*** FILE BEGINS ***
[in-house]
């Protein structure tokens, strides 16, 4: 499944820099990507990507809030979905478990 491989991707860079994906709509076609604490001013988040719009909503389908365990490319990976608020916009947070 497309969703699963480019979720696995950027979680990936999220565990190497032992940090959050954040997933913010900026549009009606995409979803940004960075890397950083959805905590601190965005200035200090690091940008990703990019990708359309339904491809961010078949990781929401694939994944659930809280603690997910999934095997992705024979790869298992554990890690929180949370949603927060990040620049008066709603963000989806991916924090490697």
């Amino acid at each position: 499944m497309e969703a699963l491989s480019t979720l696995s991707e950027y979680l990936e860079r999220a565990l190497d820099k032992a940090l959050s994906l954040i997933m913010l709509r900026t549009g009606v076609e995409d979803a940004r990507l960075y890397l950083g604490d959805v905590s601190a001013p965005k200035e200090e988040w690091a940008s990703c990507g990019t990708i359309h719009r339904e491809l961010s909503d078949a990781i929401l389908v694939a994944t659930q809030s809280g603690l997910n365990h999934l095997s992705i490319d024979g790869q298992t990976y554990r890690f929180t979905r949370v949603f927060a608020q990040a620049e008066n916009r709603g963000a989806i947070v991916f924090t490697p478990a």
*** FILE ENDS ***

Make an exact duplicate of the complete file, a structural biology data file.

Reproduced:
[in-house]
């Protein structure tokens, strides 16, 4: 499944820099990507990507809030979905478990 491989991707860079994906709509076609604490001013988040719009909503389908365990490319990976608020916009947070 497309969703699963480019979720696995950027979680990936999220565990190497032992940090959050954040997933913010900026549009009606995409979803940004960075890397950083959805905590601190965005200035200090690091940008990703990019990708359309339904491809961010078949990781929401694939994944659930809280603690997910999934095997992705024979790869298992554990890690929180949370949603927060990040620049008066709603963000989806991916924090490697």
């Amino acid at each position: 499944m497309e969703a699963l491989s480019t979720l696995s991707e950027y979680l990936e860079r999220a565990l190497d820099k032992a940090l959050s994906l954040i997933m913010l709509r900026t549009g009606v076609e995409d979803a940004r990507l960075y890397l950083g604490d959805v905590s601190a001013p965005k200035e200090e988040w690091a940008s990703c990507g990019t990708i359309h719009r339904e491809l961010s909503d078949a990781i929401l389908v694939a994944t659930q809030s809280g603690l997910n365990h999934l095997s992705i490319d024979g790869q298992t990976y554990r890690f929180t979905r949370v949603f927060a608020q990040a620049e008066n916009r709603g963000a989806i947070v991916f924090t490697p478990a």